It's always fun to start on a book and realize a few pages in that you're not the target audience. Like watching Star Wars and not knowing where Captain Kirk is. When I picked up the book Pastors Are People Too I hoped it would be a helpful read. What I took from it was less how it applied to me, and more about how helpful it would be for others to read.
Dodd & Magnuson wrote this from the perspective of pastors to non-pastors to share with them the struggles and realities of what pastors experience. It's not a complaint or an airing of grievances. Far from it. I have major issues with pastors who gripe and complain about their job or their life. Ministry is hard. It's not for wimps. That's why I was glad, as a pastor, to read what Dodd & Magnuson said.
The target for this book is for church peeps. It helps them pull back the curtain and get an honest assessment of what it's like to be on the other side of a pulpit. It gives a perspective many in the pews and chairs may not see because, well... that's just reality. The typical church peep isn't in the loop on the counseling, preparation, administrative, and personal side of ministry. They're not aware of the spiritual battles happening within and outside of a pastor's heart and family. For most, the only exposure they get to a pastor is Sunday morning.
Dodd and Magnuson cover a number of important topics for church peeps to know about: expectations (how many do you have? multiply that by your worship attendance), capacity, friendship, compensation, conflict, spouse, and family/kids. Like the subtitle says, it's all the things your pastor wants to say but we all know he can't. I found myself resonating with so many of these, feeling aches in the soul but knowing these were heavy things I'm only able to share with a very small group of people.
If you're reading this and you're a pastor, hang in there. You need a champion. Not someone who'll fight your battles for you, but someone who will hold you up like Aaron and Hur held Moses so God could fight for them. Give a copy of this to someone in your church who could be your champion. You are a fool if you try to be a shepherd alone. And you're a fool if you never ask for help, for prayer, for support, or for encouragement. One of the greatest and richest blessings in my life is that I have a running text thread with a Deacon who is nothing short of a Godsend.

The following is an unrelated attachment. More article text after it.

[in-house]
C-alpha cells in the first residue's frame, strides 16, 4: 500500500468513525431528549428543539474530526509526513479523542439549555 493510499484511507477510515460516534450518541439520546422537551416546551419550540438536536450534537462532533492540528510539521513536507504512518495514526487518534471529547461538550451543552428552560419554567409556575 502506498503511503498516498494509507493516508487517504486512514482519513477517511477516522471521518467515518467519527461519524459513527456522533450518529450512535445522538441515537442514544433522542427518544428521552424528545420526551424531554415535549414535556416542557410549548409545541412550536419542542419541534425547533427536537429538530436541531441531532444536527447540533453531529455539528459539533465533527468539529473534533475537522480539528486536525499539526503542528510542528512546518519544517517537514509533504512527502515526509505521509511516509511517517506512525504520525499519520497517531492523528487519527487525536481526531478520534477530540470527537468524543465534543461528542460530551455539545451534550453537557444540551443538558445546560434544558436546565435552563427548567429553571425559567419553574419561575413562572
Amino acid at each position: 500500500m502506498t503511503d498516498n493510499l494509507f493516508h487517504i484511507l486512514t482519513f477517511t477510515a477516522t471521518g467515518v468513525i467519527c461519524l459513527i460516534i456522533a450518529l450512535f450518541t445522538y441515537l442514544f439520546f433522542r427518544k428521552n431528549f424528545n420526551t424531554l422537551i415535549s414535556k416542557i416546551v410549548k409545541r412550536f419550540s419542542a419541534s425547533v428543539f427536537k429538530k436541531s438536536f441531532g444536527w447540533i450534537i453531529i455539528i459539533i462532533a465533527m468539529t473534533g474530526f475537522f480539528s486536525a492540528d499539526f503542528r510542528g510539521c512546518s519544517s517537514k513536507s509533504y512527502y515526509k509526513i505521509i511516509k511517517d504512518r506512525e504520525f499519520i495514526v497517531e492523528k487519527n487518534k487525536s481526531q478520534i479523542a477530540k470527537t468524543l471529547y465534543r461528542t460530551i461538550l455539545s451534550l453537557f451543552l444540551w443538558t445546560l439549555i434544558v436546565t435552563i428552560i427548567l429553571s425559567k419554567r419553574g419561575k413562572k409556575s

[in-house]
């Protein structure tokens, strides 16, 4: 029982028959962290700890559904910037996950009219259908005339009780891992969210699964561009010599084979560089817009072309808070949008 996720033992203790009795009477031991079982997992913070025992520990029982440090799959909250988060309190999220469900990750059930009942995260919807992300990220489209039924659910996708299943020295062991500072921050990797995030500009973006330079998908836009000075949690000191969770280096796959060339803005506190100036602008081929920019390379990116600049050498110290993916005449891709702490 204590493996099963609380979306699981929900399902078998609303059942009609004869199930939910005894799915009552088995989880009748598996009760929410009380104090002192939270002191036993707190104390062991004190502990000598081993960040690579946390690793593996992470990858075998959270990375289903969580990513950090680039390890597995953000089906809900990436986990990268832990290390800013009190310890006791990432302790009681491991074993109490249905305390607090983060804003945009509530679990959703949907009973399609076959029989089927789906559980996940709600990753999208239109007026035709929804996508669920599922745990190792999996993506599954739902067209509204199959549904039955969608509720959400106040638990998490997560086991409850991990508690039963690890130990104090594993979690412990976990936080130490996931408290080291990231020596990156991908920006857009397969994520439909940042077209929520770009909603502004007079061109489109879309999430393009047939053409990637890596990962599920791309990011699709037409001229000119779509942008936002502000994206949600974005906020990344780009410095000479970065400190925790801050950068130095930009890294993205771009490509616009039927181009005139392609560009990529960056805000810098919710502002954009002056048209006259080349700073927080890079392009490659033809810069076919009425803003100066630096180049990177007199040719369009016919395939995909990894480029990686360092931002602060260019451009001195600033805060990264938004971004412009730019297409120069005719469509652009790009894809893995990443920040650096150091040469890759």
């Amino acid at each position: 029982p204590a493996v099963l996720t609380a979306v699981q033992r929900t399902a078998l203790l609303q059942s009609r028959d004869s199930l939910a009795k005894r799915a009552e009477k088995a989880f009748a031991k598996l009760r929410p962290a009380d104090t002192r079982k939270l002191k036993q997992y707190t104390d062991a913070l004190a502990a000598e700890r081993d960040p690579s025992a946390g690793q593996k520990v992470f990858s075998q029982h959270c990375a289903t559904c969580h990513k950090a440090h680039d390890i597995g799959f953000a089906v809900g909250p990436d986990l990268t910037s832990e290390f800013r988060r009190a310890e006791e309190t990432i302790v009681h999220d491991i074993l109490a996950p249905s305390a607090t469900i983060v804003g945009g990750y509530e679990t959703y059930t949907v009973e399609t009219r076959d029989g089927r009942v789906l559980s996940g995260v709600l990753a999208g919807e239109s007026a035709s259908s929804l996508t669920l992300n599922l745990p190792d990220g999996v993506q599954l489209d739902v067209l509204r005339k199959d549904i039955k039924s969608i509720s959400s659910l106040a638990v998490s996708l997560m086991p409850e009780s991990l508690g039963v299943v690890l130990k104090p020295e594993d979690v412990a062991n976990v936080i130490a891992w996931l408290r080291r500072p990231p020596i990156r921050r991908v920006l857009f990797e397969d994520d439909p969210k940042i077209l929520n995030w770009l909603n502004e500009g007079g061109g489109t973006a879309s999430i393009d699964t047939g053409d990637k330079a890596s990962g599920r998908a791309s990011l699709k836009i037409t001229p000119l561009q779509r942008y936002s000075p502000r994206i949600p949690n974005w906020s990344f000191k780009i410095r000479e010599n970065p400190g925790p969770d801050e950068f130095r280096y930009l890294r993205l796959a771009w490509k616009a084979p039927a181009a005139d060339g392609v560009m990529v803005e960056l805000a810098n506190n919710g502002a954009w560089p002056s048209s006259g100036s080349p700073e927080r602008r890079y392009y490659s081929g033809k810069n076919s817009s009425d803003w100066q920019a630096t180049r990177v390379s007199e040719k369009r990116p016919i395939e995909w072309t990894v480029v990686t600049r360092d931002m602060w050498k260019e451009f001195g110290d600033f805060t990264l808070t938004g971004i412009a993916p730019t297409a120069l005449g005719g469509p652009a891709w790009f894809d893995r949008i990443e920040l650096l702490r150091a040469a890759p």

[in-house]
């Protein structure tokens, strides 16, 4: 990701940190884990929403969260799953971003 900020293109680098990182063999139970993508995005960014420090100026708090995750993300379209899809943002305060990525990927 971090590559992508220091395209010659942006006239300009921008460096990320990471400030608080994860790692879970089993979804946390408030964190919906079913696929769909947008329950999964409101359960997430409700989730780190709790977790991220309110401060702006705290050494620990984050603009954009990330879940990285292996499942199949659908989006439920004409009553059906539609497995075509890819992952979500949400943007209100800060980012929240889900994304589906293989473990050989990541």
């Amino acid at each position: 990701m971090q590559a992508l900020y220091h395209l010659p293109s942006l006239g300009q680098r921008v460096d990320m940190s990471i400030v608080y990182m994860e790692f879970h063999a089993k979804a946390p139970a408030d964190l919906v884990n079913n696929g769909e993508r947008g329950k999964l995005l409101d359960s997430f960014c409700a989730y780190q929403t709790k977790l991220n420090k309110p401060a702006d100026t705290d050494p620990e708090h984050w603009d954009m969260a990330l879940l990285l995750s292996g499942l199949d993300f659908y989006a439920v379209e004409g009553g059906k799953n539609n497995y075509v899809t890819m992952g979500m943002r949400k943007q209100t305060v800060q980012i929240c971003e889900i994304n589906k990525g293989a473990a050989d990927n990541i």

If you're not a pastor and you're reading this review, please be your pastor's champion. Your pastor doesn't need a cheer squad. Your pastor needs a champion. Cheer squads say rah-rah, champions spend time in prayer. Champions hold up their exhausted pastor. Champions help dissolve conflict. Champions ask how you are doing, not what's next on the calendar. Champions genuinely desire to be a pastor's friend, not so they can get access or leverage. Church peeps, your pastor needs you to be a champion. He might be hanging on by a thread, his marriage could be in crisis, he could be overwhelmed by the spoken and unspoken expectations.
Here's five things you can do to be your pastor's champion today:
1. Ask how you can pray for him, not for church stuff, but for him and the family
2. If their family has children, help them find childcare/babysitting
3. Commit to squash gossip and disunity
4. Love him genuinely as a friend and brother in Christ
5. Bring others in as champions
Scott M. Douglas
A blog about leadership and the lasting legacy of family ministry.